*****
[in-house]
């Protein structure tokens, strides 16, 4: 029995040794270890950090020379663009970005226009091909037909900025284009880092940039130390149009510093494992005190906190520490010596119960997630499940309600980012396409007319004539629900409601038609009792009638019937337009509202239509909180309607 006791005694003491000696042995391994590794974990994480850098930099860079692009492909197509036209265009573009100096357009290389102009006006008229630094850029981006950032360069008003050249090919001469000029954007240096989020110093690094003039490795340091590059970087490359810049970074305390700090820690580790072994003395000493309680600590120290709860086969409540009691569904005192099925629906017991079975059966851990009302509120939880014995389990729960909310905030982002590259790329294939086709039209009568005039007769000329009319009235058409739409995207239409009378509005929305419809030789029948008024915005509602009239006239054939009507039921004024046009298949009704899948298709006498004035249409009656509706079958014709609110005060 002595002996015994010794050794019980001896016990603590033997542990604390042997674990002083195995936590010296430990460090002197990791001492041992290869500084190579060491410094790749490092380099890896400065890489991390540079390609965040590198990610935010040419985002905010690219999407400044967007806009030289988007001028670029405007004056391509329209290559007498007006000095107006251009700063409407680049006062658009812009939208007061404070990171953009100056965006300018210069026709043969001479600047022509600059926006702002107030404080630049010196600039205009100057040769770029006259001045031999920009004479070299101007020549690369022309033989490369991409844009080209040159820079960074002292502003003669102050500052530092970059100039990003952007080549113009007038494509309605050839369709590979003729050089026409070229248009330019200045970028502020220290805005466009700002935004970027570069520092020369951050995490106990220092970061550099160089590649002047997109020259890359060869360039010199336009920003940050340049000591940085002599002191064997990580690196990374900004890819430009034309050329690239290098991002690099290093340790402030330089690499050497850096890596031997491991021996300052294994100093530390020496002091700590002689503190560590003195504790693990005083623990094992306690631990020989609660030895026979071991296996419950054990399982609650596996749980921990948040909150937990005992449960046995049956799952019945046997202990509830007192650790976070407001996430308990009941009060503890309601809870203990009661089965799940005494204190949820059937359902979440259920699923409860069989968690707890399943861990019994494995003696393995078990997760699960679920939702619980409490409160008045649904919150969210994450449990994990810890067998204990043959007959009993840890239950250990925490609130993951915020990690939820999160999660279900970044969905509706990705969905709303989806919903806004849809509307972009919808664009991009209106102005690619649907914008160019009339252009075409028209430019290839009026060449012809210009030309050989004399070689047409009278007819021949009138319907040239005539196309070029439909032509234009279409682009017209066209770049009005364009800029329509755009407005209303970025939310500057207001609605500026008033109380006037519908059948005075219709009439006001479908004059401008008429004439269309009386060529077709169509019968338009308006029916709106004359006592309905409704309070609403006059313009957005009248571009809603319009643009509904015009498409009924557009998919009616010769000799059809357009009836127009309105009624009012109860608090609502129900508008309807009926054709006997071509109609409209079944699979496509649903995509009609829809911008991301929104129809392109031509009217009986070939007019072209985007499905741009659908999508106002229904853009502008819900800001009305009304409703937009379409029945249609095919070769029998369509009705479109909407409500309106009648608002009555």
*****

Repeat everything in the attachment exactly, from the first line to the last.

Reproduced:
[in-house]
């Protein structure tokens, strides 16, 4: 029995040794270890950090020379663009970005226009091909037909900025284009880092940039130390149009510093494992005190906190520490010596119960997630499940309600980012396409007319004539629900409601038609009792009638019937337009509202239509909180309607 006791005694003491000696042995391994590794974990994480850098930099860079692009492909197509036209265009573009100096357009290389102009006006008229630094850029981006950032360069008003050249090919001469000029954007240096989020110093690094003039490795340091590059970087490359810049970074305390700090820690580790072994003395000493309680600590120290709860086969409540009691569904005192099925629906017991079975059966851990009302509120939880014995389990729960909310905030982002590259790329294939086709039209009568005039007769000329009319009235058409739409995207239409009378509005929305419809030789029948008024915005509602009239006239054939009507039921004024046009298949009704899948298709006498004035249409009656509706079958014709609110005060 002595002996015994010794050794019980001896016990603590033997542990604390042997674990002083195995936590010296430990460090002197990791001492041992290869500084190579060491410094790749490092380099890896400065890489991390540079390609965040590198990610935010040419985002905010690219999407400044967007806009030289988007001028670029405007004056391509329209290559007498007006000095107006251009700063409407680049006062658009812009939208007061404070990171953009100056965006300018210069026709043969001479600047022509600059926006702002107030404080630049010196600039205009100057040769770029006259001045031999920009004479070299101007020549690369022309033989490369991409844009080209040159820079960074002292502003003669102050500052530092970059100039990003952007080549113009007038494509309605050839369709590979003729050089026409070229248009330019200045970028502020220290805005466009700002935004970027570069520092020369951050995490106990220092970061550099160089590649002047997109020259890359060869360039010199336009920003940050340049000591940085002599002191064997990580690196990374900004890819430009034309050329690239290098991002690099290093340790402030330089690499050497850096890596031997491991021996300052294994100093530390020496002091700590002689503190560590003195504790693990005083623990094992306690631990020989609660030895026979071991296996419950054990399982609650596996749980921990948040909150937990005992449960046995049956799952019945046997202990509830007192650790976070407001996430308990009941009060503890309601809870203990009661089965799940005494204190949820059937359902979440259920699923409860069989968690707890399943861990019994494995003696393995078990997760699960679920939702619980409490409160008045649904919150969210994450449990994990810890067998204990043959007959009993840890239950250990925490609130993951915020990690939820999160999660279900970044969905509706990705969905709303989806919903806004849809509307972009919808664009991009209106102005690619649907914008160019009339252009075409028209430019290839009026060449012809210009030309050989004399070689047409009278007819021949009138319907040239005539196309070029439909032509234009279409682009017209066209770049009005364009800029329509755009407005209303970025939310500057207001609605500026008033109380006037519908059948005075219709009439006001479908004059401008008429004439269309009386060529077709169509019968338009308006029916709106004359006592309905409704309070609403006059313009957005009248571009809603319009643009509904015009498409009924557009998919009616010769000799059809357009009836127009309105009624009012109860608090609502129900508008309807009926054709006997071509109609409209079944699979496509649903995509009609829809911008991301929104129809392109031509009217009986070939007019072209985007499905741009659908999508106002229904853009502008819900800001009305009304409703937009379409029945249609095919070769029998369509009705479109909407409500309106009648608002009555």